As print and direct mail make a comeback, QR codes or something like them are the best way to digitize readership and response metrics.these are analogous to digital impressions/email opens and clicks respectively. What would help is a metric that projects actual offline impressions to QR scans, developing a ratio reflecting the fact that only a small percentage people who read a print mail piece or add actually employ QR tech. This can be augmented by creating dedicated landing pages for each offline ad. The key is to understand that digital derivative print metrics are useful only as a relative metric vs an absolute measure if the ROI of offline ad spend; much of the value is awareness and branding which are best measured by traditional market research.

How T. Nugent & Associates Can Help

Our vintage associates’ (yours truly first and foremost) experience bridges the millennia so we’re old hands at the lost art of direct mail and print advertising in magazines.

Our youthful associates are digital natives. So, we can help you create and implement strategical programs to make the most of omnichannel options via integrated campaigns that maximize ROI.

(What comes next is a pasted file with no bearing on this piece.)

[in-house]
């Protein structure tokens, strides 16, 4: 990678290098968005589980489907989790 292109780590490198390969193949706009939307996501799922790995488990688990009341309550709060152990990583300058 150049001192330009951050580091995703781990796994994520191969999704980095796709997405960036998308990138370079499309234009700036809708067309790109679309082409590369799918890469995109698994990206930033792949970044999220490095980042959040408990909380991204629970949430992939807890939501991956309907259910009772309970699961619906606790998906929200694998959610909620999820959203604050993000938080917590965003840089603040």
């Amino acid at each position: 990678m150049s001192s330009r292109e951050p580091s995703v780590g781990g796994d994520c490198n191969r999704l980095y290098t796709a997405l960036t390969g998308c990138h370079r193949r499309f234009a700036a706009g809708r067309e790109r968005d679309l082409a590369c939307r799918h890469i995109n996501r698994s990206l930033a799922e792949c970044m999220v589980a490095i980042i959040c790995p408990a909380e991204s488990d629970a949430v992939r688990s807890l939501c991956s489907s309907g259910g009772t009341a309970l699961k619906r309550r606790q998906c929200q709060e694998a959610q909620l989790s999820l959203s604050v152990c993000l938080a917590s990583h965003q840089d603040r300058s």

For more information, go to www.tnugentassocites.com

The future of marketing: 4 industry leaders (including me) share their predictions

January is the season for predictions accompanied by the hackneyed caveat that they are very difficult especially when they involve the future.

So, it's high time for me to weigh in with predictions that I will remind you of next January if accurate and hope you forget about if I'm wrong. I peg the odds at 50%-50%.

Actually, the framework I'm using for my obligatory prediction piece is the "Think with Google" contribution to the predictatariat. 

Google asserts that "There’s never been a more exciting time to be in marketing. New technologies, trends, and customer behaviors are transforming the industry at breakneck speed, creating copious opportunities for those who are able to keep up — or better still, get ahead of the curve.”

Who can argue with that? Not I. Of course, having been in marketing for way too long, I could add that one could have said that at many points in the past couple of centuries. However, we truly do live in a time when a deluge of tech makes the impossible possible on virtually a daily basis. From the time I got in the marketing biz until about 1993, there wasn’t really that much new under the sun. Then the digital realm began to explode. Ever since, it has been a wild ride with one advancement after another challenging marketers to keep up with the pace of tech change.